District 12 Democratic candidates want to expand the Supreme Court

In Manhattan’s Congressional District 12, both incumbents and insurgents alike believe that the U.S. Supreme Court needs reshaping.

As last week’s consecutive series of U.S. Supreme Court decisions on guns and abortion ripple throught the political establishment, they have teed up a national primary battle within the Democratic party over how to reform the high court.

Many in the party’s progressive flank have called on Democratic leadership to do more to address what they deem “overreach” of the U.S. Supreme Court’s conservative majority.

But legislators who want to expand the Supreme Court or call for the impeachment of the court’s judges are up against a president and a house speaker who have consistently said that they’re not interested in moving forward a law to increase the members of the court.

That dynamic of progressive newcomers versus Democratic leadership over the Supreme Court, however, is not what’s playing out in District 12. Though at least two insurgent candidates Suraj Patel and Ashmi Sheth are running against sitting Congress members Carolyn Maloney and Jerry Nadler, both 30-year incumbents have called on Congress to expand the court.

In fact, Nadler is the one who introduced the house version of the bill that would do just that in April.

“I introduced that bill last April because I knew that an extremist, stacked Court would deliver extremist, destructive decisions. I certainly still support it and all it seeks to accomplish,” he wrote in a statement to amNY. “Last week’s radical Roe decision was further evidence of what so many of us have long been saying: this is a maximalist Supreme Court that is deadset on stripping millions of Americans of fundamental rights that they’ve relied on for decades and destroying its own legitimacy in the process.”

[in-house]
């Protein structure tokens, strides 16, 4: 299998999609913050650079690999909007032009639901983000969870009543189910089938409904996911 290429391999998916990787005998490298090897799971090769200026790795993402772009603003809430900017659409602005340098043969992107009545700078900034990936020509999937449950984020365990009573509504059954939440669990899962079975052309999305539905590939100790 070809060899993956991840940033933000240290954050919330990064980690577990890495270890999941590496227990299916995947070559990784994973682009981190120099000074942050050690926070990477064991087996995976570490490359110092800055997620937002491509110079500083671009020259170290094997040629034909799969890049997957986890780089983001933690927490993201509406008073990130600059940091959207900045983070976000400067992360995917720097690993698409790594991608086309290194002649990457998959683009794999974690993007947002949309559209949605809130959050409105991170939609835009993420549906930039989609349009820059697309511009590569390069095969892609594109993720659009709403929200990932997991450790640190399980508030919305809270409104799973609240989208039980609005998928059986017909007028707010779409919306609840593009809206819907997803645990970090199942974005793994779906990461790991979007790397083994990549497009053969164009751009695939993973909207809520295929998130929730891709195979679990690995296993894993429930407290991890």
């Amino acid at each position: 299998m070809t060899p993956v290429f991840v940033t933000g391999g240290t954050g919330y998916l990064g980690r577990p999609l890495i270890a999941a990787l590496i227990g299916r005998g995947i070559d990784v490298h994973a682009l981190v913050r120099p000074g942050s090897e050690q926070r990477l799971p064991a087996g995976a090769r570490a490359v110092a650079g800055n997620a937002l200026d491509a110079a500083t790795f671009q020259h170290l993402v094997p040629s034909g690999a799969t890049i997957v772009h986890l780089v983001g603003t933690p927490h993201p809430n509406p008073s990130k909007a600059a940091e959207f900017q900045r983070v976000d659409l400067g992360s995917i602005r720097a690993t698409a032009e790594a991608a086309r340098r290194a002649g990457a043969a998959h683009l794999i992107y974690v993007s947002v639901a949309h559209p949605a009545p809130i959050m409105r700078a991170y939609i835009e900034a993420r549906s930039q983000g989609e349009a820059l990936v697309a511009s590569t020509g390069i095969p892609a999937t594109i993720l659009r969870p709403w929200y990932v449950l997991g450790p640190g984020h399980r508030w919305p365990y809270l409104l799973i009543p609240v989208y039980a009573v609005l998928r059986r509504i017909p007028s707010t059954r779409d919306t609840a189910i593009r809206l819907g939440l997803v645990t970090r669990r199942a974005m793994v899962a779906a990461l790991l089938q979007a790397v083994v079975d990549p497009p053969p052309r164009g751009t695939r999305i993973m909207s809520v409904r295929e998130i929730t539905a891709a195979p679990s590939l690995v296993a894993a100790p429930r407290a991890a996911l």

Maloney tweeted after the draft of the Dobbs decision was released in May that she also supports this maneuver, as well as repealing the filibuster in order to get it passed in the House.

Attorney Suraj Patel told amNY that the decision call for “proactive, activist leadership” to chart a way forward for Democrats. 

“I support expanding and reforming this court and putting in term limits rather than lifetime appointments on unelected judges in the entire federal judiciary,” Patel said. He called the ruling overturning New York’s concealed carry law “an incredibly extremist retrograde reading of the constitution that not even the founding fathers had intended.”

In her response to the concealed carry ruling, Maloney appealed to public approval of regulations on firearms.

“Not only is the majority ruling out of touch with the American people, it is also out of touch with any reasonable interpretation of the Constitution,” Maloney said in a statement.

Nadler said that he would continue to pass federal gun control legislation, referencing the Protecting Our Kids Act, a package of eight bills that moved through the House Judiciary Committee and passed the house, but is unlikely to win approval by the 50-50 Senate.

The other District 12 insurgent Ashmi Sheth has made statements publicly opposing both abortion and concealed carry rulings, but her campaign staff did not respond to multiple requests on whether she supported expanding the Supreme Court.